“Forgive your neighbor’s injustice; then when you pray, your own sins will be forgiven. Think of the commandments, hate not your neighbor; remember the Most High’s covenant, and overlook faults.”

In the gospel, Jesus says it again: “Forgive your brother,” he says, “from your heart.”

But how? I wish I knew. I wish there were a mystical way to click on a forgiveness switch in the human heart. I wish I knew how to love all my enemies and pray for all my persecutors and “forgive my neighbor’s injustice” – even this most heinous injustice of all.

I think perhaps that forgiveness – like conversion – is a journey. The human heart isn’t necessarily converted over night. We don’t all have that electrifying moment on the road to Damascus. For many of us, it grows out of what Flannery O’Connor called “a habit of being.” It happens over a lifetime.

Conversion is a daily choice. So, is love.

And so, I believe, is forgiveness.

Like all of the challenges of our faith, it is something we need to pray for – to pray to able to do what we are called to do.

To love our neighbor.

To love our enemies.

To forgive our neighbor’s injustice.

C.S. Lewis put it beautifully. “To be a Christian,” he wrote, “is to forgive the inexcusable, because God has forgiven it in us.”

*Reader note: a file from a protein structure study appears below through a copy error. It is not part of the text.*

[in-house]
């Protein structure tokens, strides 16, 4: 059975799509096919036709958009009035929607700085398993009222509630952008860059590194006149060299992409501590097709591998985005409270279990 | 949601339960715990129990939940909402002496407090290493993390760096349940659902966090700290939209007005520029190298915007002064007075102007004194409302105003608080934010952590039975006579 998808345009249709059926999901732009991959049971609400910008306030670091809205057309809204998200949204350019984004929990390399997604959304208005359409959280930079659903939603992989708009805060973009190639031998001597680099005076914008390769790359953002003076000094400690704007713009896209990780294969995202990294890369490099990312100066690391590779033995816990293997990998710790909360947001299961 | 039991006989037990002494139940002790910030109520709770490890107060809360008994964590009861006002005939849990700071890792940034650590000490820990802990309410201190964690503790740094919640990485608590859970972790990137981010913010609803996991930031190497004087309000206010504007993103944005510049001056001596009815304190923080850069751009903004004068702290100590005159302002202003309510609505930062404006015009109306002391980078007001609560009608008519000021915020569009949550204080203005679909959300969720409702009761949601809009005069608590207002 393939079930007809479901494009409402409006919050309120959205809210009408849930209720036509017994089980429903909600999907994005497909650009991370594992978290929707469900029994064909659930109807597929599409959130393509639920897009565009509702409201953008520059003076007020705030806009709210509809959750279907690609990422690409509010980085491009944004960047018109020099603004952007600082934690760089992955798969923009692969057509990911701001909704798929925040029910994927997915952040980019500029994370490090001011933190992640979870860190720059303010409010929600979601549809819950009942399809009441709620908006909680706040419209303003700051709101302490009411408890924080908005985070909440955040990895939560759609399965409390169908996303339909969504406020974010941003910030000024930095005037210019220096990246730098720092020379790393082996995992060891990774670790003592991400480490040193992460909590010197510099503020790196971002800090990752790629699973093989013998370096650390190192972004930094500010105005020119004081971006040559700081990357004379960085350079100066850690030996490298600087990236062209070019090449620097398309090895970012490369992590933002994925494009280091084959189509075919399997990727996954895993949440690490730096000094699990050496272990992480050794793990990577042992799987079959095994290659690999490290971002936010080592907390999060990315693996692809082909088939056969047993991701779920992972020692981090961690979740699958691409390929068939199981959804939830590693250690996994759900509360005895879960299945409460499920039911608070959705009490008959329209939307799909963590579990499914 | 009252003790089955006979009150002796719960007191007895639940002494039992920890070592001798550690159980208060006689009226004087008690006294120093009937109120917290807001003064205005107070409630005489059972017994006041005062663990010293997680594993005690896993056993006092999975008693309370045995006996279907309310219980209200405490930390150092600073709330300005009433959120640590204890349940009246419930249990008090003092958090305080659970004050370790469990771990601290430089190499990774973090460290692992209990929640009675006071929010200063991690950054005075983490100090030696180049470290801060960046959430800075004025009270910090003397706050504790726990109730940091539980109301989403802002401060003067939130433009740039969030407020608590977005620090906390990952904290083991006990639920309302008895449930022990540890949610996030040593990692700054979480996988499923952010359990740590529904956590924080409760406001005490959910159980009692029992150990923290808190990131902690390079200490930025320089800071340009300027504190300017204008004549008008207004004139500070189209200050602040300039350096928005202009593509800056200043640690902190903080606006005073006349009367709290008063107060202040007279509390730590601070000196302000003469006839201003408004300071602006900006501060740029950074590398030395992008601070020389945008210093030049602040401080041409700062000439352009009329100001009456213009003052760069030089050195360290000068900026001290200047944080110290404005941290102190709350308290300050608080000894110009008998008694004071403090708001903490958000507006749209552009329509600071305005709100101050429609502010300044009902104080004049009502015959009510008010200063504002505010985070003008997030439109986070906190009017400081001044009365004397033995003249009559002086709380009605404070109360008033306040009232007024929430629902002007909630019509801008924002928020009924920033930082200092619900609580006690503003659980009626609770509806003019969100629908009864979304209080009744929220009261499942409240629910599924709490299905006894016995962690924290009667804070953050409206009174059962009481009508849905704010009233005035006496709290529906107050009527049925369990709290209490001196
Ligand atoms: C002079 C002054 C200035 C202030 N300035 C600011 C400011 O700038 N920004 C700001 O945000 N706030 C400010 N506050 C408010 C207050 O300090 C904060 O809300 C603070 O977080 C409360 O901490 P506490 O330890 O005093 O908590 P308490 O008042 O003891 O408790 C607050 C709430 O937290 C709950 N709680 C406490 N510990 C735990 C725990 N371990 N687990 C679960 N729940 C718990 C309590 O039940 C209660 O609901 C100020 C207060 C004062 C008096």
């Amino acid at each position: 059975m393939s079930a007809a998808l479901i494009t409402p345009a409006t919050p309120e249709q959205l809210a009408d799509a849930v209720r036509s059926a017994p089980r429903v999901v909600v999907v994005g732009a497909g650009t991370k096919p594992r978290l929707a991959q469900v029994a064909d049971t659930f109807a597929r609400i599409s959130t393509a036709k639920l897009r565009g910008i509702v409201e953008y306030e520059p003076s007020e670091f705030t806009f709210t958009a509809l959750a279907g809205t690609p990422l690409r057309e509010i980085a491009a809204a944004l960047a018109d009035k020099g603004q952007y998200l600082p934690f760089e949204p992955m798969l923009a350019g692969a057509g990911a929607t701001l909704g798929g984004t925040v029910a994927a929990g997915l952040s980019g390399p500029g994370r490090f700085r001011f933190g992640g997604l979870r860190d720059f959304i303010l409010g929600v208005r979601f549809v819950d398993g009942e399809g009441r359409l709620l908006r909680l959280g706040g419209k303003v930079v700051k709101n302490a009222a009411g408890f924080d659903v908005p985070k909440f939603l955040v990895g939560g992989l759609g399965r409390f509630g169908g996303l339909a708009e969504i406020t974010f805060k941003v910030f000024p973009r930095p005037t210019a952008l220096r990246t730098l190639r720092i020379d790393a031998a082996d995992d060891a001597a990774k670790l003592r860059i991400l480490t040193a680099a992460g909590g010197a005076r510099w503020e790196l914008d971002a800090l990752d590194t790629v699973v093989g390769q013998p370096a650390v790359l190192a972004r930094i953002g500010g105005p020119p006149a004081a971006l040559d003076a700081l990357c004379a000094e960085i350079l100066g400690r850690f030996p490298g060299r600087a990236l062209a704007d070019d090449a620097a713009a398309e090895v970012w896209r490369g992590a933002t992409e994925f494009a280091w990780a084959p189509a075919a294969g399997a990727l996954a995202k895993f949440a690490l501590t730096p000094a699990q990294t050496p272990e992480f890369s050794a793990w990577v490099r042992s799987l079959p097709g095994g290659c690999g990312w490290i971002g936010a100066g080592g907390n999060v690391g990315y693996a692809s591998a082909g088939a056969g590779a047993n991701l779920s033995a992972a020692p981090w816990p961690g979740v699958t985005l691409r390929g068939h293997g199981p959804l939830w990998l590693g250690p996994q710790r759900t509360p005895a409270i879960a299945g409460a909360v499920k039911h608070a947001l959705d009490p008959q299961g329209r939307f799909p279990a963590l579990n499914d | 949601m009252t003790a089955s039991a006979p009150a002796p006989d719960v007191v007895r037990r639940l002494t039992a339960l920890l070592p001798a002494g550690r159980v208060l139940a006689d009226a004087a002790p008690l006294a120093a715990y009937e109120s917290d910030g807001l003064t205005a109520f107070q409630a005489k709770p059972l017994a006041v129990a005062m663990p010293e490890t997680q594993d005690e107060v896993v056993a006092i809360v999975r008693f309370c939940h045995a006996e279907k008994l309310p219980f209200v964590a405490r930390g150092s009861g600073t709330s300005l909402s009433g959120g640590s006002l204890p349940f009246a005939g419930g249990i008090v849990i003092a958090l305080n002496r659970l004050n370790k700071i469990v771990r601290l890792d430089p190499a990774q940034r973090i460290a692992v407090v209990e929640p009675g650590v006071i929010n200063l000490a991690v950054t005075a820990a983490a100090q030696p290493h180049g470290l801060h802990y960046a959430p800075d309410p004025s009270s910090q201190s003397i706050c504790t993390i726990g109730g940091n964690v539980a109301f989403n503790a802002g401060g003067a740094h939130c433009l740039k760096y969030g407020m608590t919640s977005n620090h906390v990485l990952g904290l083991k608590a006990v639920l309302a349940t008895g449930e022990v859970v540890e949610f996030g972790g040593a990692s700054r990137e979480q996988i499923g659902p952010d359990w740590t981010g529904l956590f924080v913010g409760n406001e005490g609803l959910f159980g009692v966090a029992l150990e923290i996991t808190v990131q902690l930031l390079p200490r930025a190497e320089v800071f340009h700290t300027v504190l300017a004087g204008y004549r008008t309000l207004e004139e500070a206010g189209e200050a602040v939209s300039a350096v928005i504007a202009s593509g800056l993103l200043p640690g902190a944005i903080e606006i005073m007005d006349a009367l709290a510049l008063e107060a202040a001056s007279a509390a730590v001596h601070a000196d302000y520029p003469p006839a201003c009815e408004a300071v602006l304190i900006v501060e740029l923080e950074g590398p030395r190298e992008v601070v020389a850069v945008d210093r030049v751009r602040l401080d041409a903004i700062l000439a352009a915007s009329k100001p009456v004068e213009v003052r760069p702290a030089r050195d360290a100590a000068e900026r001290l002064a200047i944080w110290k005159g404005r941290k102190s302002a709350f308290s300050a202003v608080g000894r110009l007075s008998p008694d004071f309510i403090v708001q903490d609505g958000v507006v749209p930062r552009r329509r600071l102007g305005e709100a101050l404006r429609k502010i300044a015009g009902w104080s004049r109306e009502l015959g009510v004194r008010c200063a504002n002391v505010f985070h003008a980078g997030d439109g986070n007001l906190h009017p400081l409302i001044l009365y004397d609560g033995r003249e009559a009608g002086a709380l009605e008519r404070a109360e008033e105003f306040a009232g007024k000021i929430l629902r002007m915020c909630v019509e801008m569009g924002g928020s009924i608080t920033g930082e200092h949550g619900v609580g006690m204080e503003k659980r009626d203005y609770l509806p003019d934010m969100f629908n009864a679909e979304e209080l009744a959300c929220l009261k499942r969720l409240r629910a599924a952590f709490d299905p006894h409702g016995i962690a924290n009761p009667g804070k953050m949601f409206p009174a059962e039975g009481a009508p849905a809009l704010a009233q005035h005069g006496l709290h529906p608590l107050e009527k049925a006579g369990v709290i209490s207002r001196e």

We forgive you your inexcusable hatred and bile, Mr. Krugman. May God forgive you, as well.


  1. I don't see any hatred and bile in what Mr. Krugman wrote. What is hateful about looking straight-on at what 9/11 did to this country?

    We invaded two countries, and wreaked death and destruction in both places far out of proportion to what happened in America, visited largely on people with no conceivable culpability for 9/11. We abandoned the standards of the Geneva Convention, and not only tortured prisoners, but defended it. We stretched the endurance of our soldiers to the very limit, sending them to tour after tour of duty. (I know families bankrupted because middle-age fathers were send off to Iraq, coming home to long-term hospitalization.) And all this time we never bothered to ask any taxpayer to make any sacrifice to pay for any of this.